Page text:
In the early 1990s, the establishment of the WTO replaced a series of GATT protocols that expanded international trade and ushered in an era of ‘globalization’ that became a moniker for the global political economy of the ensuing decades. During this time, the U.S., China and Europe implemented structural changes to adapt to the opportunities presented by the new international trade regime. The consequences of the new globalized world of business appear to be a mixture of remarkably sustained economic growth of developed economies and emerging economies alike, yet with accompanying wealth disparities especially within the most developed economies in Europe and the U.S. Now the COVID-19 pandemic has disrupted trade flows, threatened supply chains, confused the capital markets, and imposed significant pressures on states to take measures to keep their respective economies afloat. The questions that we seek to address are whether and how these disruptions will alter the systems that enable or govern international trade and business activity, generally, with particular attention to the perspectives of the U.S., Europe, and China. We shall also address the origins, alternative concepts, and evolution of globalization and its influence on the conduct of business.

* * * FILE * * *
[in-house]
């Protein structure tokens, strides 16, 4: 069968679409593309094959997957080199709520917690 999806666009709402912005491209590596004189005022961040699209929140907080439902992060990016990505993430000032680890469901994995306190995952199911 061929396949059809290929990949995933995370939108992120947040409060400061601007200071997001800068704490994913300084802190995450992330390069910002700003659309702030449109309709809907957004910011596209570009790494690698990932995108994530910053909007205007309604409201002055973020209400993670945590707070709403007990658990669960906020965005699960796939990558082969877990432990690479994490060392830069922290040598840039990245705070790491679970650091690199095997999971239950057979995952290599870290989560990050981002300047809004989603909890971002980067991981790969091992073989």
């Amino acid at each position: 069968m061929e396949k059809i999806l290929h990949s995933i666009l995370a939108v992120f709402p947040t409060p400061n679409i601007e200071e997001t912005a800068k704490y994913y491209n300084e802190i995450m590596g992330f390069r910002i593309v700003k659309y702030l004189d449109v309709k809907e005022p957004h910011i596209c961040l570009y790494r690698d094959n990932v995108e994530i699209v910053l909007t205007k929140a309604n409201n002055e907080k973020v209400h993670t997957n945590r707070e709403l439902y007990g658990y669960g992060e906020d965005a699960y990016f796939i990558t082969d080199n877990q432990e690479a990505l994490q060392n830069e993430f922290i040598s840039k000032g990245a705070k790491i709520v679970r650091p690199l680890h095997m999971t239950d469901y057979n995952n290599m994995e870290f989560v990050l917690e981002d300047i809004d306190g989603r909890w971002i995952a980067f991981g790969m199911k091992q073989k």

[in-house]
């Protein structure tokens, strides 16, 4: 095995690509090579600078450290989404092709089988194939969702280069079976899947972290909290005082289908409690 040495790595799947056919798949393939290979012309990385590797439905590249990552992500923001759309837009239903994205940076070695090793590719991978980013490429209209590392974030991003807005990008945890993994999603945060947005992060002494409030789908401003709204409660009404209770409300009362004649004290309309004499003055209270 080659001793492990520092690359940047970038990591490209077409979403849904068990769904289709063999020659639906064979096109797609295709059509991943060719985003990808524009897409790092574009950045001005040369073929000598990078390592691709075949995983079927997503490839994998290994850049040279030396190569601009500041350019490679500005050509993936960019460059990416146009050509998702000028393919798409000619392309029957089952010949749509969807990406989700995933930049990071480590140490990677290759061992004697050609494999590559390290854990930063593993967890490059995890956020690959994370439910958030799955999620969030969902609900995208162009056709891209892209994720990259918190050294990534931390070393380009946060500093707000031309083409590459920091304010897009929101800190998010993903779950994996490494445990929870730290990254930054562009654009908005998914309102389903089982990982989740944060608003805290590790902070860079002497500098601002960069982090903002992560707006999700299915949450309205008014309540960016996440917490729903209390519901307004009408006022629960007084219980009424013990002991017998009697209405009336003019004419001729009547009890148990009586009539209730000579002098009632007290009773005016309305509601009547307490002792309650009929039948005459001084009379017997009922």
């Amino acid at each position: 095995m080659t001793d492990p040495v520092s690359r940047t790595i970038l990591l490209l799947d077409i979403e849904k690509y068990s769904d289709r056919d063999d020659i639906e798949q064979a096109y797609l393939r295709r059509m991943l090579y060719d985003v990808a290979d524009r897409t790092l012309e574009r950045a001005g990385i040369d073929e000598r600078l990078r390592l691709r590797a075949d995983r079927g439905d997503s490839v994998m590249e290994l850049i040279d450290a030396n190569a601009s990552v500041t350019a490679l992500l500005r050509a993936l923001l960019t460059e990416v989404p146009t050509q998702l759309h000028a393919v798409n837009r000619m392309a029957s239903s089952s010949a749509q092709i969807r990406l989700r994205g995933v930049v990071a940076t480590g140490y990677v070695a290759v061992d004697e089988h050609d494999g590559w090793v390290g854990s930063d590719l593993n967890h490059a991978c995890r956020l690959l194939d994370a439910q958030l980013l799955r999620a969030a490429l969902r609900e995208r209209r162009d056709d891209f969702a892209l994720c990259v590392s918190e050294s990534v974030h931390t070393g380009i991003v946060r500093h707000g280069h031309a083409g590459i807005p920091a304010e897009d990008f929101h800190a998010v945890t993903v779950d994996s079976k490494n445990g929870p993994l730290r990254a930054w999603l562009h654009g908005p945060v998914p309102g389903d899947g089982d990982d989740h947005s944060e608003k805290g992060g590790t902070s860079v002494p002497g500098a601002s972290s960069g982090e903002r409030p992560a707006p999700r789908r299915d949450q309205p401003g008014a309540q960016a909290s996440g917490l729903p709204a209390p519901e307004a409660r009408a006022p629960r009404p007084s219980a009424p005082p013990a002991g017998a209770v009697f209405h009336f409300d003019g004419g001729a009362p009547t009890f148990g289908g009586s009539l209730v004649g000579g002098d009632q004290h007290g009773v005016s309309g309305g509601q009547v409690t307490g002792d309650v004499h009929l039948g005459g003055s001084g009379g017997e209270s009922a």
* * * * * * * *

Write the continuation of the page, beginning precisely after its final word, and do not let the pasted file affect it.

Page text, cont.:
David Gautschi, Joseph Keating S.J. Professor of Marketing and Business Economics, Dean Emeritus
David Lampton: Professor Emeritus and former Hyman Professor and Director of SAIS-China and China Studies at the Johns Hopkins School of Advanced International Studies
Jonathan Story: Emeritus Professor of International Political Economy and the Shell Fellow in Economic Transformation, Emeritus at INSEAD
David C Nagel: Executive Vice President, BP (retired), and co-founder Forum2100
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